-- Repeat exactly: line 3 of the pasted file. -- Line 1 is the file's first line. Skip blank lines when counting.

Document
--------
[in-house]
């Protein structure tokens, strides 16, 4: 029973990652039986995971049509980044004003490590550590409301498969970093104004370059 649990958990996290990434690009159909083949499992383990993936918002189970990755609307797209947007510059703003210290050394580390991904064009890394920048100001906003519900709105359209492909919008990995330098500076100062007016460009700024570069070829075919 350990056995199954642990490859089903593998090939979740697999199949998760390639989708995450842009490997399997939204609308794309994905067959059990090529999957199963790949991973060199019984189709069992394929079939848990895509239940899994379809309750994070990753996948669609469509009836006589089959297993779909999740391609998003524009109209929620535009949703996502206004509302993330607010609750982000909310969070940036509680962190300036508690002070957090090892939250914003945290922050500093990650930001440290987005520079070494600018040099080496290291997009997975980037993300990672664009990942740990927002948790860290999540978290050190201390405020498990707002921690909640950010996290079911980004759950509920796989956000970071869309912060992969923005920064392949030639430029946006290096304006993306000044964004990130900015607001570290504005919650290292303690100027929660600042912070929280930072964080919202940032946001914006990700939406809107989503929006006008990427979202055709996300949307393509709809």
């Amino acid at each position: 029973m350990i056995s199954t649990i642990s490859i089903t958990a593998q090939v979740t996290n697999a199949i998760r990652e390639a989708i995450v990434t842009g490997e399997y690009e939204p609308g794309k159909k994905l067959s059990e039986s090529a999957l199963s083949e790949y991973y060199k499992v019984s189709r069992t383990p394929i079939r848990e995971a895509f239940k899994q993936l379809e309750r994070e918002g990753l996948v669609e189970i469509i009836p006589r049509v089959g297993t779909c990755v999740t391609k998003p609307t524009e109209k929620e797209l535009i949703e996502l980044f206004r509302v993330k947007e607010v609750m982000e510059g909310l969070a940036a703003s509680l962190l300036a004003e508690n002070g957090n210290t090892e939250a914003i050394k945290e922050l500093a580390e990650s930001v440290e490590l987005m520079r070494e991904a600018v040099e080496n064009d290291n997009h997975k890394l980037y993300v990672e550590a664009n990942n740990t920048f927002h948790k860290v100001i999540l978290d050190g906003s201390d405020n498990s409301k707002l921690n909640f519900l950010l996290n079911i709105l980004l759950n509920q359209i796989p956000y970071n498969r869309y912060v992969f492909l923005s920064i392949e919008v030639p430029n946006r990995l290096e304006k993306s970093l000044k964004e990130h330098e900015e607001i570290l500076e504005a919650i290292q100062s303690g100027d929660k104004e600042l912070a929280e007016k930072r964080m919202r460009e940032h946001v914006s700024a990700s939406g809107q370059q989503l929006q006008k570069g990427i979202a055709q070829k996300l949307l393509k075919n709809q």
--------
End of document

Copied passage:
């Amino acid at each position: 029973m350990i056995s199954t649990i642990s490859i089903t958990a593998q090939v979740t996290n697999a199949i998760r990652e390639a989708i995450v990434t842009g490997e399997y690009e939204p609308g794309k159909k994905l067959s059990e039986s090529a999957l199963s083949e790949y991973y060199k499992v019984s189709r069992t383990p394929i079939r848990e995971a895509f239940k899994q993936l379809e309750r994070e918002g990753l996948v669609e189970i469509i009836p006589r049509v089959g297993t779909c990755v999740t391609k998003p609307t524009e109209k929620e797209l535009i949703e996502l980044f206004r509302v993330k947007e607010v609750m982000e510059g909310l969070a940036a703003s509680l962190l300036a004003e508690n002070g957090n210290t090892e939250a914003i050394k945290e922050l500093a580390e990650s930001v440290e490590l987005m520079r070494e991904a600018v040099e080496n064009d290291n997009h997975k890394l980037y993300v990672e550590a664009n990942n740990t920048f927002h948790k860290v100001i999540l978290d050190g906003s201390d405020n498990s409301k707002l921690n909640f519900l950010l996290n079911i709105l980004l759950n509920q359209i796989p956000y970071n498969r869309y912060v992969f492909l923005s920064i392949e919008v030639p430029n946006r990995l290096e304006k993306s970093l000044k964004e990130h330098e900015e607001i570290l500076e504005a919650i290292q100062s303690g100027d929660k104004e600042l912070a929280e007016k930072r964080m919202r460009e940032h946001v914006s700024a990700s939406g809107q370059q989503l929006q006008k570069g990427i979202a055709q070829k996300l949307l393509k075919n709809q």